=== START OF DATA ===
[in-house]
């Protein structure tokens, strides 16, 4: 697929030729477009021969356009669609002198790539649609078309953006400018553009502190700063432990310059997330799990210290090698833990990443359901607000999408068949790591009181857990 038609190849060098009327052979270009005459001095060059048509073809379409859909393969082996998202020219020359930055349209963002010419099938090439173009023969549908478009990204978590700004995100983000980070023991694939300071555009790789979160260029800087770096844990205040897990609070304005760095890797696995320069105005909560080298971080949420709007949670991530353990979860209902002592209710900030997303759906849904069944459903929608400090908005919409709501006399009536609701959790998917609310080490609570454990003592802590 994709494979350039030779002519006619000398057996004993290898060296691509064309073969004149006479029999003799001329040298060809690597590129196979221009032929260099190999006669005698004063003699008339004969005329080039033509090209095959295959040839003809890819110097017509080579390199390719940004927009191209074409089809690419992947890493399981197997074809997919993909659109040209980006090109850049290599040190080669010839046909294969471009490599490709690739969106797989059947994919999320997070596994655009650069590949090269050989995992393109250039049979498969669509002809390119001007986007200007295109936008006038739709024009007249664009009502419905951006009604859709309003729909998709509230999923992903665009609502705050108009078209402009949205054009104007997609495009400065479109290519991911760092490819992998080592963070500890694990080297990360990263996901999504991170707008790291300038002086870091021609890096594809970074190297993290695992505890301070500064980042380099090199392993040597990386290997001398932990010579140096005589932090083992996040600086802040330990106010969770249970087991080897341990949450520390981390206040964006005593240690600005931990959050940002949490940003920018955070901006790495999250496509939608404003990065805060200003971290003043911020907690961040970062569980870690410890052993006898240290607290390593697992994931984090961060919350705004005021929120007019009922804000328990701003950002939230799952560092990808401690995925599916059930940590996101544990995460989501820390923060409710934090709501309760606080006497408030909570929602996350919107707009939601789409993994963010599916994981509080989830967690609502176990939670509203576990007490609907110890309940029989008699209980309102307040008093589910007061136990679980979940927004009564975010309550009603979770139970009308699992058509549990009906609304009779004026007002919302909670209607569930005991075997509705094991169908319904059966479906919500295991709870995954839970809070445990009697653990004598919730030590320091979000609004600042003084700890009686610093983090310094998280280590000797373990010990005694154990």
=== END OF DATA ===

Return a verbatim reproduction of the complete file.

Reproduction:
[in-house]
């Protein structure tokens, strides 16, 4: 697929030729477009021969356009669609002198790539649609078309953006400018553009502190700063432990310059997330799990210290090698833990990443359901607000999408068949790591009181857990 038609190849060098009327052979270009005459001095060059048509073809379409859909393969082996998202020219020359930055349209963002010419099938090439173009023969549908478009990204978590700004995100983000980070023991694939300071555009790789979160260029800087770096844990205040897990609070304005760095890797696995320069105005909560080298971080949420709007949670991530353990979860209902002592209710900030997303759906849904069944459903929608400090908005919409709501006399009536609701959790998917609310080490609570454990003592802590 994709494979350039030779002519006619000398057996004993290898060296691509064309073969004149006479029999003799001329040298060809690597590129196979221009032929260099190999006669005698004063003699008339004969005329080039033509090209095959295959040839003809890819110097017509080579390199390719940004927009191209074409089809690419992947890493399981197997074809997919993909659109040209980006090109850049290599040190080669010839046909294969471009490599490709690739969106797989059947994919999320997070596994655009650069590949090269050989995992393109250039049979498969669509002809390119001007986007200007295109936008006038739709024009007249664009009502419905951006009604859709309003729909998709509230999923992903665009609502705050108009078209402009949205054009104007997609495009400065479109290519991911760092490819992998080592963070500890694990080297990360990263996901999504991170707008790291300038002086870091021609890096594809970074190297993290695992505890301070500064980042380099090199392993040597990386290997001398932990010579140096005589932090083992996040600086802040330990106010969770249970087991080897341990949450520390981390206040964006005593240690600005931990959050940002949490940003920018955070901006790495999250496509939608404003990065805060200003971290003043911020907690961040970062569980870690410890052993006898240290607290390593697992994931984090961060919350705004005021929120007019009922804000328990701003950002939230799952560092990808401690995925599916059930940590996101544990995460989501820390923060409710934090709501309760606080006497408030909570929602996350919107707009939601789409993994963010599916994981509080989830967690609502176990939670509203576990007490609907110890309940029989008699209980309102307040008093589910007061136990679980979940927004009564975010309550009603979770139970009308699992058509549990009906609304009779004026007002919302909670209607569930005991075997509705094991169908319904059966479906919500295991709870995954839970809070445990009697653990004598919730030590320091979000609004600042003084700890009686610093983090310094998280280590000797373990010990005694154990």